The Boring Trait Google Looks For in Its Leaders

A really interesting article about leadership turned up in my Facebook stream. It’s The Boring Trait Google Looks For in Its Leaders.

The prototypical leader is a hero: gives the rousing speech, inspires the troops, and shows up at the last minute to save the day. At least that’s how leaders are portrayed. but that’s not at all what Google discovered as their most important qualities.

At Google, they’re obsessive about looking at data to determine what makes employees successful and what they found in the numbers was surprising. The most important character trait of a leader is one that you’re more likely to associate with a dull person than a dynamic leader: predictability

The article says “Autonomy is the key to employee happiness and outsized performance” which is interesting. Autonomy is one of the factors that Dan Pink mentions as essential in modern motivation (see links below).

I like the summary:

Great leadership is never about being a dramatic hero. It’s just not about you. Instead it’s about providing support to your team by being willing to be seen as boring and predictable.

Provide information they need, work from their perspective, cultivate their performance by offering them the oxygen to succeed. Then they’ll have the breathing room and self-determination to shine.

Read about motivation:
Motivation, Drive and Dan Pink
Dan Pink on the surprising science of motivation

Listening matters!

Conscious listening is important, especially in conversations. Paying full and undivided attention to the person you’re talking with makes a huge difference.

In our louder and louder world, says sound expert Julian Treasure, “We are losing our listening.” In this short, fascinating talk, Treasure shares five ways to re-tune your ears for conscious listening — to other people and the world around you.

Julian’s fifth way of listening is an acronym worth remembering:
R as in Receive.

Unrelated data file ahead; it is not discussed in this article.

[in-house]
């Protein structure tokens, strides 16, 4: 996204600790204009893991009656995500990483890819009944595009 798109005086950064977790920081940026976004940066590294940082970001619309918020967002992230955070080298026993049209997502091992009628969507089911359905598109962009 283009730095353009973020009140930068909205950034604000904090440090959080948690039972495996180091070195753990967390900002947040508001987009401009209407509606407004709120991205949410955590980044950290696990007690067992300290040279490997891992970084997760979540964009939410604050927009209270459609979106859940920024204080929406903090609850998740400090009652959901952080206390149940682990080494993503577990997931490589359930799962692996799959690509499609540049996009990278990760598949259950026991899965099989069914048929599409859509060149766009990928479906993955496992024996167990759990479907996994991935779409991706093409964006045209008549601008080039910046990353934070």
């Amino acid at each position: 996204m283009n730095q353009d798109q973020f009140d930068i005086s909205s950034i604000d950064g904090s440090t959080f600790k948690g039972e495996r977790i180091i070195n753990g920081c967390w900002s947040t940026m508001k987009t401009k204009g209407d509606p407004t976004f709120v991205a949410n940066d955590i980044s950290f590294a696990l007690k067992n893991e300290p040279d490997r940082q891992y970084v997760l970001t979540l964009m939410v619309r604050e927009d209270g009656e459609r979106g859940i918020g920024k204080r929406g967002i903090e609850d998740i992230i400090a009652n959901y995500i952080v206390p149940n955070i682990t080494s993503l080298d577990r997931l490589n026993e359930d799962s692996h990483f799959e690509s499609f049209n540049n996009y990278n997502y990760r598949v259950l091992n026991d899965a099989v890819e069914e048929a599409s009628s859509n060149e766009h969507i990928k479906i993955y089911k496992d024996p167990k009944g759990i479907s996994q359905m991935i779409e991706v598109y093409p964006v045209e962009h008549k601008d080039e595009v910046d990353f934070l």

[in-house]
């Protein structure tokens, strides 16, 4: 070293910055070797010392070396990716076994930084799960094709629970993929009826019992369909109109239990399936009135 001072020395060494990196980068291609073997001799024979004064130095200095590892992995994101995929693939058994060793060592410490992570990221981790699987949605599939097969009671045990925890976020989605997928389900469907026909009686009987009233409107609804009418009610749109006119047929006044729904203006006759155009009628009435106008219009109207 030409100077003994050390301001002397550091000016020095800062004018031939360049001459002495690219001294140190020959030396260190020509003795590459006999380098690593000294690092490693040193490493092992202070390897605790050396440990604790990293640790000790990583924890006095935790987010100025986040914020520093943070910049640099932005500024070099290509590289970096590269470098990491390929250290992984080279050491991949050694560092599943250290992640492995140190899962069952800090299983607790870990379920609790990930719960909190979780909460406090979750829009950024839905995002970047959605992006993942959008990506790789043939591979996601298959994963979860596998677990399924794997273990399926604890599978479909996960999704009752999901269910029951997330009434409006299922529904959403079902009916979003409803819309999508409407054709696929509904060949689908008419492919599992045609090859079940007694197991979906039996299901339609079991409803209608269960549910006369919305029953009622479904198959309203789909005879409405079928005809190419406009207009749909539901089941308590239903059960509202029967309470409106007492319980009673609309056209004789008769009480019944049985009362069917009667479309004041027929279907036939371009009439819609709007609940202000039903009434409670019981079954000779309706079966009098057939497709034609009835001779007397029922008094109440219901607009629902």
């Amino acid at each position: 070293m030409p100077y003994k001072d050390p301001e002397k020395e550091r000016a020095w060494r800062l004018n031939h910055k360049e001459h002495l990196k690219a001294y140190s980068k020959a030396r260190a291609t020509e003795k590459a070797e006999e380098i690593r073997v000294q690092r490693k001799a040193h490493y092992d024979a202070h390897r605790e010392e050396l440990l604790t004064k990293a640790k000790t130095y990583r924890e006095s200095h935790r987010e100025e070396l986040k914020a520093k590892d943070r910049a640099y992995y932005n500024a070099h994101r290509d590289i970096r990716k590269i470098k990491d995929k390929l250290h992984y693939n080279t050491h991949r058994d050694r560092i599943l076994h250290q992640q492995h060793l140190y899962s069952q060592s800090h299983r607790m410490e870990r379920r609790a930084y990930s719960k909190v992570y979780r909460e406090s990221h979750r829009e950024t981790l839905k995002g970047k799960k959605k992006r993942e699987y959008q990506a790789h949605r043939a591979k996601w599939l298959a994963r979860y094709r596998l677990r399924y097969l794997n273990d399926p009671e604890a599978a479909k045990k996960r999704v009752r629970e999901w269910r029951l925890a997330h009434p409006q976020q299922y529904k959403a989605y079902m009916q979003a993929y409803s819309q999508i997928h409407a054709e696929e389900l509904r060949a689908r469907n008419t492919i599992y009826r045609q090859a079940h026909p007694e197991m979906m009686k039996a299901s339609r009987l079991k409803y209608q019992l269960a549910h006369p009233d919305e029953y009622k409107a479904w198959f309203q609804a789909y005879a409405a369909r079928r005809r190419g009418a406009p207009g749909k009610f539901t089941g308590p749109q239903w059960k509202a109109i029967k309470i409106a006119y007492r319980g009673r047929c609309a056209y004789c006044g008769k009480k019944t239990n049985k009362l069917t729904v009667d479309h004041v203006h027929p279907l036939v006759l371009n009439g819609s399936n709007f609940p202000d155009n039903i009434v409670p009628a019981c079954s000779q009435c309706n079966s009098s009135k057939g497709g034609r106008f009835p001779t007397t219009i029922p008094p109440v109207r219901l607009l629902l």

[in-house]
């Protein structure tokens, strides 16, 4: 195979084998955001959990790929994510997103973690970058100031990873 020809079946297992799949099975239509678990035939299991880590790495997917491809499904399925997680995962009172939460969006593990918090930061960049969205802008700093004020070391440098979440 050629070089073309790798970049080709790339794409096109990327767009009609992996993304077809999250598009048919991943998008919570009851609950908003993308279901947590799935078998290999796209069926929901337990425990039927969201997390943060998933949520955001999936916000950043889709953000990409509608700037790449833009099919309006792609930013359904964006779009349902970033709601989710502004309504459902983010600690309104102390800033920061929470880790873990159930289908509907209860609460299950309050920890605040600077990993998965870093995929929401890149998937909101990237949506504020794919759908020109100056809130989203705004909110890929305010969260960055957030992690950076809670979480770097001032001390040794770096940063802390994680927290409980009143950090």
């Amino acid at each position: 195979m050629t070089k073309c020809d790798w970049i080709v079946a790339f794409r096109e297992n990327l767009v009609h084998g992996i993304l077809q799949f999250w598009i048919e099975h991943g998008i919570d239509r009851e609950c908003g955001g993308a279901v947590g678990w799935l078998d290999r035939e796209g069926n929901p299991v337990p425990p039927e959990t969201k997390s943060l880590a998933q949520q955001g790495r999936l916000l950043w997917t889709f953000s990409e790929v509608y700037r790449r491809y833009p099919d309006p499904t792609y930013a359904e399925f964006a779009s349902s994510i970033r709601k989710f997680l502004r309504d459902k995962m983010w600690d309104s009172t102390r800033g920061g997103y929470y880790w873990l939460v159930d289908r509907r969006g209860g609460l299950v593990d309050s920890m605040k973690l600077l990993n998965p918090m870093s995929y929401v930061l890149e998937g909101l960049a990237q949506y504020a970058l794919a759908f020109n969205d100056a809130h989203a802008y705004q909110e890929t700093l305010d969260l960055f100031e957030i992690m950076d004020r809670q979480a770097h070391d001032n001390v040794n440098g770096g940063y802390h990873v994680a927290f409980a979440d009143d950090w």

A as in Appreciate.
S as in Summarize.
A as in Ask.

Video: Julian Treasure: 5 ways to listen better

Watch the video below or at TED: Julian Treasure: 5 ways to listen better

#blogg100

How to Write a Professional Bio For Social Media

A question that both clients and I myself wrestle with is how to best write bios for social media. In some social media, like Twitter, there are restrictions and limited space while others offer “unlimited” space. Either way, it’s all about capturing the readers and get your message through. You need a hook and to tell the readers what’s in it for them.

When talking about how to write bios I mention three things you need to get across: what you deliver, your skills and something about yourself.

A professional bio on a social network is an introduction – a foot in the door so your potential audience can evaluate you and decide if you’re worth their time.

That’s a brilliant summary. Read about six rules for a foolproof bio in the excellent post over at Buffer: How to Write a Professional Bio For Twitter, LinkedIn, Facebook & Google+. There are some really great comments too.

Credit: I found the Buffer-post through How to write a professional bio for Twitter, LinkedIn, Facebook, and Google+ which is a re-post of the Buffer-post.

The Mental Leap

I had four core websites, two in English and two in Swedish. One in each language is for business, the other ones are for myself. It turned out that there was a larger overlap in topics relevant for my business and personal sites. At times I had (created) problems with where to post.

In October 2013 a new project popped up. It resulted in a new website, The Mental Leap, which is about change, growth and related topics. In addition to what The Mental leap project itself will result in over time it solved my problem with overlapping topics. From now on they will end up on the Leap site. I will also move older posts there, when I have some spare time.

You find links to all my sites and social media at My sites and profiles.

Boost Your Creative Productivity

I found The Real Reason Coffee Shops Boost Productivity through Twitter.

Coffee Shops have been known to boost creative productivity. But it’s not the caffeine that does it.

The blog post refers to a study in the Journal of Consumer Research that explored the effects of various levels of background noise on individual creative thinking. What’s really interesting is this:

the researchers found that those in the moderate-noise condition outperformed those in all the other conditions, hence moderate-noise was amplifying their creative output

Drink whatever you want at the coffee shop (I drink hot chocolate), it’s the background noise that makes you creative.

Get The Coffee Shop Noise At Home

In one of the comments on the blog post above is a link to Coffitivity. They describe the site as “Ambient sounds to boost your workday creativity! ” I have Coffitivity on right now and really like the sound.

Is there an app for that?

There’s Ambiance thats described as an “environment enhancer” designed to help you create the perfect ambient atmosphere to relax, focus or reminisce on the go.

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